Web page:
Wondering what’s killing your loading time?

Here are the usual main culprits:

  • Your images that haven’t been optimized.

    You can check out Squarespace image sizes: Tips & tricks to know when designing your website for more if you’re not already doing this on the regular.

  • The browser has to read a bunch of custom code before it can display your content.

    There’s no way to get around having to embed the odd bit of code to get non-native third-party software up and running on your site.

    But if you’re using massive amounts of CSS or custom code, it’s going to take the robots a hot minute to look things over before loading your page.

    Longer if the code is a bit messy!

    So unless you know how to write and organize the different coding languages yourself, you really want to avoid using too many lines of copy and paste CSS, especially if you are using it to achieve things that don’t really add to the effectiveness of your site or that could be easily achieved without the use of code.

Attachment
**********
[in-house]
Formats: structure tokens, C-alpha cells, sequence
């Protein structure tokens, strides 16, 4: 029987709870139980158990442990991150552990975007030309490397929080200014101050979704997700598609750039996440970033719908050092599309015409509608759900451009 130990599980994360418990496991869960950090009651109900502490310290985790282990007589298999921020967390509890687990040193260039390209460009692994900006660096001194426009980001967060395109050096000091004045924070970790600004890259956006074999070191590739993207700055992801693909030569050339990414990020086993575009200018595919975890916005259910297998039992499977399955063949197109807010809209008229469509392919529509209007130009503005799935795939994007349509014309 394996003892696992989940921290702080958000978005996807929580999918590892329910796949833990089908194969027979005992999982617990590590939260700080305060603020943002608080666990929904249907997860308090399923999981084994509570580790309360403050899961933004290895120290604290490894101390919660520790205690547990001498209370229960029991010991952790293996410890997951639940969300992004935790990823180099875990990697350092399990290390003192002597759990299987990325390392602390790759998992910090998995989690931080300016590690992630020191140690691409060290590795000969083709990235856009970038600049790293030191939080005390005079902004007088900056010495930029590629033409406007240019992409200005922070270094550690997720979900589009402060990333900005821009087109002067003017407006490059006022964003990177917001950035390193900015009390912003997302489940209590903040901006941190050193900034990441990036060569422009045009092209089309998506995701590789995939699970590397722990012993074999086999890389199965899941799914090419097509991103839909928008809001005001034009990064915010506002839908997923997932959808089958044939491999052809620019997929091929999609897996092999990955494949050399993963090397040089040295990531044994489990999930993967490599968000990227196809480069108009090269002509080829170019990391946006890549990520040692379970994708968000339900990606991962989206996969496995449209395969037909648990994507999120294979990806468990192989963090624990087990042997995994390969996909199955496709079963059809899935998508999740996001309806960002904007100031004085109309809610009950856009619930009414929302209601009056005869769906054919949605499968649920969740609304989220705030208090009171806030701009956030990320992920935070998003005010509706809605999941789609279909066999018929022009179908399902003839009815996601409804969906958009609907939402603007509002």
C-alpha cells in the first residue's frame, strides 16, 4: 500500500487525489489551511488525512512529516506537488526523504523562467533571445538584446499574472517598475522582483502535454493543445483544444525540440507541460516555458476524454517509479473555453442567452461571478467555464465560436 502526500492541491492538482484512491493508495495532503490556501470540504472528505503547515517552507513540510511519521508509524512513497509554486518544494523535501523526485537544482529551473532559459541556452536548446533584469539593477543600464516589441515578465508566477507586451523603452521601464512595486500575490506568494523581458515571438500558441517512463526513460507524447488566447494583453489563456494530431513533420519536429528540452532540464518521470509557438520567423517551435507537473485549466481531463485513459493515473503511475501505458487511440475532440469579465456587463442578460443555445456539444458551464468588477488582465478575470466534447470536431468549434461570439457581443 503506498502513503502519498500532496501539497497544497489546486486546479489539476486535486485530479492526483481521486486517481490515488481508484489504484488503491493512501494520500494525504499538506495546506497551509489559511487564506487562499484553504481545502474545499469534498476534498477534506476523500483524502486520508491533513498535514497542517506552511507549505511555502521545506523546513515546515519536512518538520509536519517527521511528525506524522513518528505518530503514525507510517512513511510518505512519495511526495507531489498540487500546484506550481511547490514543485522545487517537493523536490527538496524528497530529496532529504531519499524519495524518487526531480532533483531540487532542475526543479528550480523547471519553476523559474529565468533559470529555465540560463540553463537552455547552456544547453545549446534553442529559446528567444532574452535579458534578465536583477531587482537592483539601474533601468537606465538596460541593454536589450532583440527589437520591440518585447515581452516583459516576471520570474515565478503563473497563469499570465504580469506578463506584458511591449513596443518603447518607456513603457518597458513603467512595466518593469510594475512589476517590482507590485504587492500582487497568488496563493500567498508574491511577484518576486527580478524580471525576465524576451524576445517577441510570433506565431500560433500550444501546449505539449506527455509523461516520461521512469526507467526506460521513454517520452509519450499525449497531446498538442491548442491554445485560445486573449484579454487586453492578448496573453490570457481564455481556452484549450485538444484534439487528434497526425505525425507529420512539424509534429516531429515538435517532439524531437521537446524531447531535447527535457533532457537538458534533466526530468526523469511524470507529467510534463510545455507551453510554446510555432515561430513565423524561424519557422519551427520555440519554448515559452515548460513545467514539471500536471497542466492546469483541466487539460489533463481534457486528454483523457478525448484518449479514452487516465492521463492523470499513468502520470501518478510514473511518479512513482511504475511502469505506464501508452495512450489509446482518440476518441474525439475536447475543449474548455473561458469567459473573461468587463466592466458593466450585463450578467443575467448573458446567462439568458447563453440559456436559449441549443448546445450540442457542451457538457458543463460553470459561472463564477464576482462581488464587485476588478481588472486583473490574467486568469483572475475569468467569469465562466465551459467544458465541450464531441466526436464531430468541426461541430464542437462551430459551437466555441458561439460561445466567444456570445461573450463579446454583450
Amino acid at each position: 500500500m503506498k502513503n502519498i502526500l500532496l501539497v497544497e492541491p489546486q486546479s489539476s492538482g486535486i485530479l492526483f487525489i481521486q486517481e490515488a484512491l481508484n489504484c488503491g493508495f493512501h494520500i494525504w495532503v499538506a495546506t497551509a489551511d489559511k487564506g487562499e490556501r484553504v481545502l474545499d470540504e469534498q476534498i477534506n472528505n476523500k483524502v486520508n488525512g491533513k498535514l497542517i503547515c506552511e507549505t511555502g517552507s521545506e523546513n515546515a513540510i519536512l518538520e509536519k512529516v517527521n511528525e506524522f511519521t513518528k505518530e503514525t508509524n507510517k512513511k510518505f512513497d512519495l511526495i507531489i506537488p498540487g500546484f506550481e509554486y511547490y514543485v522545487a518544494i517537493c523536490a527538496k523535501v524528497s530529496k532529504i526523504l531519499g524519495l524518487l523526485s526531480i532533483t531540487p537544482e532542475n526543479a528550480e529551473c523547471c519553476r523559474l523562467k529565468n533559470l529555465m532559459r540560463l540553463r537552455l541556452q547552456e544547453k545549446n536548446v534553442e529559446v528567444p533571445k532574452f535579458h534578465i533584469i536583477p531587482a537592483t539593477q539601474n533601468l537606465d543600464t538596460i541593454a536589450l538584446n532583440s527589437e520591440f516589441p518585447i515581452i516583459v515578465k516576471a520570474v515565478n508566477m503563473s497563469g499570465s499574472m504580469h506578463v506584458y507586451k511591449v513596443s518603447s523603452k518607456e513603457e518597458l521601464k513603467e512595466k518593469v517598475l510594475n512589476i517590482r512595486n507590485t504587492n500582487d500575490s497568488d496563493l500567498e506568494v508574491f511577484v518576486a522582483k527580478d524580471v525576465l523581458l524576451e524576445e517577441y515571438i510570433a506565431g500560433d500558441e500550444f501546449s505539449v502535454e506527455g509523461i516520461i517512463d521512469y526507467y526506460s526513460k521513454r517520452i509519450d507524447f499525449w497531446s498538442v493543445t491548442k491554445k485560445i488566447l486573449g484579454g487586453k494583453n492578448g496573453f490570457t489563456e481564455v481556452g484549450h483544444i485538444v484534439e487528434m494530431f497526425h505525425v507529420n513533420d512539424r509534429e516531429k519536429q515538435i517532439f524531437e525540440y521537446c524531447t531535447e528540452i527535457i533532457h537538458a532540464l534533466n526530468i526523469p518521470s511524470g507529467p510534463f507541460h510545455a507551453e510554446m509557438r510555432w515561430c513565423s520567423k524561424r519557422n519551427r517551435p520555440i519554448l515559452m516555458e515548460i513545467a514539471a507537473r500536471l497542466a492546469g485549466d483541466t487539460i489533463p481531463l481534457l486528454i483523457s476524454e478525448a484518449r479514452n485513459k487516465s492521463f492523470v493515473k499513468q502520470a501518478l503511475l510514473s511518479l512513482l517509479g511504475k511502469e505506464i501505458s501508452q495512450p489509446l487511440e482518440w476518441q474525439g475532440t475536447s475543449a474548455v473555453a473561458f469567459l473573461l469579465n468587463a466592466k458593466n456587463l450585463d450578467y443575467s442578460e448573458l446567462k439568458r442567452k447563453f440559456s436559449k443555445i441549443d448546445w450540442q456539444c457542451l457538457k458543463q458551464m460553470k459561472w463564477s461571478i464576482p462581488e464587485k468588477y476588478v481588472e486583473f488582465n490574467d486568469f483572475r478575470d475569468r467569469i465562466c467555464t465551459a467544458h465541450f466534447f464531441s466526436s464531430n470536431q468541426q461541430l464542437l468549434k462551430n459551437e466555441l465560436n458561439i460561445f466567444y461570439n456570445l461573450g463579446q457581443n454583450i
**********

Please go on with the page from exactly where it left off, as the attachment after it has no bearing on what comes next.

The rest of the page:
(P.S. If you’re worried your site is looking cookie-cutter, my Square Secrets Course teaches you how to build completely custom websites using Squarespace and it is a code free zone!)

  • Super long pages

    Long-scrolling pages are on trend because they tend to keep visitors on the page longer (and Google favors sites with longer session durations!)

    If you’re going to go with a long page design, focus on making your page content binge-able…but be dang sure whatever lives on the page really needs to be there!